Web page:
- It’s inevitable that many might be of a mind to criticize the Rockets for not doing a better job of putting the Bucks away when they had the chance. And to be sure, Houston’s generosity on the offensive glass and inability to dominate Milwaukee at the free throw line certainly contributed to this game being closer than expected. But give the Bucks credit – they played really well and never came close to conceding anything despite being presented countless ready-made opportunities to do so. Nate Wolters, John Henson, Brandon Knight, Zaza Pachulia and Khris Middleton all made big plays and big shots that kept Milwaukee within striking distance.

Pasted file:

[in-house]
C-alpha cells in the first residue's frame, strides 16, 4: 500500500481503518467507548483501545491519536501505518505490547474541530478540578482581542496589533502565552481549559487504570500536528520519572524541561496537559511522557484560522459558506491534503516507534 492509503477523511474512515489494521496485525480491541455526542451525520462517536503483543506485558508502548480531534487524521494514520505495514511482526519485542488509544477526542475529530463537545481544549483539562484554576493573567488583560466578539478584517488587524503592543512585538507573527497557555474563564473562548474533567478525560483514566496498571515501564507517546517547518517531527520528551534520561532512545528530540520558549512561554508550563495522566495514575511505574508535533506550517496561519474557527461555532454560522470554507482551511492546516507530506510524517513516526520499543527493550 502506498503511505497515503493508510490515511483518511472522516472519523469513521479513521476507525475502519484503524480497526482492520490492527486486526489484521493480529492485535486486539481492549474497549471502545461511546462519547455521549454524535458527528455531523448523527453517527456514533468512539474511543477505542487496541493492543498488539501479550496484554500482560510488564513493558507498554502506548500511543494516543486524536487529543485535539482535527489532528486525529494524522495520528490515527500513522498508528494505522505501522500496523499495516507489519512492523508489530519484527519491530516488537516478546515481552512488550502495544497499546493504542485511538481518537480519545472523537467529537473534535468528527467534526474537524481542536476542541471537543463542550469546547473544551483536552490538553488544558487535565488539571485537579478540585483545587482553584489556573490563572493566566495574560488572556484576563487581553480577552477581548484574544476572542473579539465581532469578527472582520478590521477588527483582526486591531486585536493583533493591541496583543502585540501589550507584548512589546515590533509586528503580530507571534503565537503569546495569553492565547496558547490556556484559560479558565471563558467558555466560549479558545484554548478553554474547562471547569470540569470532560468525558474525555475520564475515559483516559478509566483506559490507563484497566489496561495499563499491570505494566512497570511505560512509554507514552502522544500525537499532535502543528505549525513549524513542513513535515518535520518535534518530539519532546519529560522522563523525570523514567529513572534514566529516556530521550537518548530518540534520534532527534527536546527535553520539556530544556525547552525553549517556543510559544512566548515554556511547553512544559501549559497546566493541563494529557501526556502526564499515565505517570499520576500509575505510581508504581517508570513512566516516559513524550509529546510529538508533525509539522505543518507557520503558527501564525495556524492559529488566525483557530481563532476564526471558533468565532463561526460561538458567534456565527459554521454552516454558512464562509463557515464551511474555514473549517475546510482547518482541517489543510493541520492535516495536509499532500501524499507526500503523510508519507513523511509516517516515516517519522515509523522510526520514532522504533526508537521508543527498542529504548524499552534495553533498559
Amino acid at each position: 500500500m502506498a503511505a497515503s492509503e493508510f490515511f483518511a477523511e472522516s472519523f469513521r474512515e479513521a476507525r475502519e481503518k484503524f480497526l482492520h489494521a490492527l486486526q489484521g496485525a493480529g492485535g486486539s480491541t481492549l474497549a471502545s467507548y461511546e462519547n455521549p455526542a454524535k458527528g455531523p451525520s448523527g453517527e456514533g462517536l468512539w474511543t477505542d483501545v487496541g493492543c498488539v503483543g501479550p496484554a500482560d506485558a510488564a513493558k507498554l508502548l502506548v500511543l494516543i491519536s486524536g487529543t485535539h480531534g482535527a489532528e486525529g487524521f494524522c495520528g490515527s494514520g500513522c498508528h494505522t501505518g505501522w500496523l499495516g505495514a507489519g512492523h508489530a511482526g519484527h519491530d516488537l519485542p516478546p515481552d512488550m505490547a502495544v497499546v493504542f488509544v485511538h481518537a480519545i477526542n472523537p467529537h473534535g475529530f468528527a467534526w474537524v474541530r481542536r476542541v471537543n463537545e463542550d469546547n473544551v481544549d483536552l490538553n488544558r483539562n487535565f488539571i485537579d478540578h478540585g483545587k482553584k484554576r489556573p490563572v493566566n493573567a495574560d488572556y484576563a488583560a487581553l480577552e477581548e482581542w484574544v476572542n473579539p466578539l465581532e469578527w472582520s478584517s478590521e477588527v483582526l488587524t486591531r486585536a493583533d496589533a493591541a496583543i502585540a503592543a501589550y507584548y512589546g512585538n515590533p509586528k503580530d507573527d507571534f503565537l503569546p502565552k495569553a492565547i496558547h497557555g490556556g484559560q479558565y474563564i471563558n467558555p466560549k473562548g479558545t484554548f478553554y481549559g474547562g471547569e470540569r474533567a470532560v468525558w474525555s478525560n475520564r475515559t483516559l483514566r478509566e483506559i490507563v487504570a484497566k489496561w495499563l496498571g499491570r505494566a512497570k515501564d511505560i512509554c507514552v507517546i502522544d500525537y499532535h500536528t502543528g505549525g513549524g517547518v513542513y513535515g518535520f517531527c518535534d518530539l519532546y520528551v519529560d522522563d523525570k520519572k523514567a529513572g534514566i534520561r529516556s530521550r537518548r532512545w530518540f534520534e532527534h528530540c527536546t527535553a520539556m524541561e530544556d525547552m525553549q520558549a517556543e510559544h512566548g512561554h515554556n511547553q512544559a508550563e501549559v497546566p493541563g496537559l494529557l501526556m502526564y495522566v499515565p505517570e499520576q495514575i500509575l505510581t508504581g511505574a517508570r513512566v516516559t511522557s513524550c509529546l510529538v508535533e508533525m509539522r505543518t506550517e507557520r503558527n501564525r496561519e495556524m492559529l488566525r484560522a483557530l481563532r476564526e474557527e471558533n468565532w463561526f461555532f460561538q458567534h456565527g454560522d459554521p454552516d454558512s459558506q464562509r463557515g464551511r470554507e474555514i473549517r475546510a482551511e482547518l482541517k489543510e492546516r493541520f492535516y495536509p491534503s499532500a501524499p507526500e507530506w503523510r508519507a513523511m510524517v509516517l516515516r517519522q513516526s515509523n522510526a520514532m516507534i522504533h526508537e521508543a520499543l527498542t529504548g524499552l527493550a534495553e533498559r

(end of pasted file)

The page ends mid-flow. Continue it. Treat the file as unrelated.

The fourth quarter epitomized the game’s rhythm and flow as the Rockets began the final frame up 12, saw the Bucks cut their deficit to six, only for Houston to extend its advantage to 11 on a James Harden fast break flush with 3:46 remaining. Once more, it looked like the Rockets were ready to put an end to the proceedings. But once more, Milwaukee responded with a run of its own to make things interesting. A 10-2 Bucks blitz brought them within three, and for a moment it even appeared they were going to get a chance to tie things up in the final minute when Knight cut to the basket, drew contact, and looked for all the world like he was going to get his runner to fall. Instead, however, no foul was called, his shot rimmed out, Dwight Howard corralled the loose ball and then hit a few freebies in the final 10 seconds to put Milwaukee on ice.